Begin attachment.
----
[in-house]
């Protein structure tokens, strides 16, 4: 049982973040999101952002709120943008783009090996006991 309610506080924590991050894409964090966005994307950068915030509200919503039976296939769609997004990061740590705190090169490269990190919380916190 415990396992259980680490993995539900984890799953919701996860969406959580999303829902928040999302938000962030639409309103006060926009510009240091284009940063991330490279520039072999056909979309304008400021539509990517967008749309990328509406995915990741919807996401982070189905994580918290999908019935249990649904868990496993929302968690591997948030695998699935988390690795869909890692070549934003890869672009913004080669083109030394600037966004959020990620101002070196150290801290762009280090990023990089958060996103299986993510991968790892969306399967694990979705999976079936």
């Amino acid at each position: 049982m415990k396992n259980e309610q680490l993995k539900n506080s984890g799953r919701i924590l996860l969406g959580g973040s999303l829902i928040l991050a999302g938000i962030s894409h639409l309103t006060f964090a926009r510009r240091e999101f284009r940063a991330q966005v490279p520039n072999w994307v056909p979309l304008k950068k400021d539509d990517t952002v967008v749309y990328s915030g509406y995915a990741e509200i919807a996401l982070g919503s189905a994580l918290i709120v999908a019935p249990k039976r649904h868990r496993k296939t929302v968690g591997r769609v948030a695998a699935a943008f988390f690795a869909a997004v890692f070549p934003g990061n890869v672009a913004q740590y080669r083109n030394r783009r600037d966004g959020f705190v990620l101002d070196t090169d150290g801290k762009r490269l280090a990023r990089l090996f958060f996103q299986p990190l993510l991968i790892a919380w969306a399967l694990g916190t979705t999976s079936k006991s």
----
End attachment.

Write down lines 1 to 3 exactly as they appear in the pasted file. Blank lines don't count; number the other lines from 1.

[in-house]
């Protein structure tokens, strides 16, 4: 049982973040999101952002709120943008783009090996006991 309610506080924590991050894409964090966005994307950068915030509200919503039976296939769609997004990061740590705190090169490269990190919380916190 415990396992259980680490993995539900984890799953919701996860969406959580999303829902928040999302938000962030639409309103006060926009510009240091284009940063991330490279520039072999056909979309304008400021539509990517967008749309990328509406995915990741919807996401982070189905994580918290999908019935249990649904868990496993929302968690591997948030695998699935988390690795869909890692070549934003890869672009913004080669083109030394600037966004959020990620101002070196150290801290762009280090990023990089958060996103299986993510991968790892969306399967694990979705999976079936």
């Amino acid at each position: 049982m415990k396992n259980e309610q680490l993995k539900n506080s984890g799953r919701i924590l996860l969406g959580g973040s999303l829902i928040l991050a999302g938000i962030s894409h639409l309103t006060f964090a926009r510009r240091e999101f284009r940063a991330q966005v490279p520039n072999w994307v056909p979309l304008k950068k400021d539509d990517t952002v967008v749309y990328s915030g509406y995915a990741e509200i919807a996401l982070g919503s189905a994580l918290i709120v999908a019935p249990k039976r649904h868990r496993k296939t929302v968690g591997r769609v948030a695998a699935a943008f988390f690795a869909a997004v890692f070549p934003g990061n890869v672009a913004q740590y080669r083109n030394r783009r600037d966004g959020f705190v990620l101002d070196t090169d150290g801290k762009r490269l280090a990023r990089l090996f958060f996103q299986p990190l993510l991968i790892a919380w969306a399967l694990g916190t979705t999976s079936k006991s």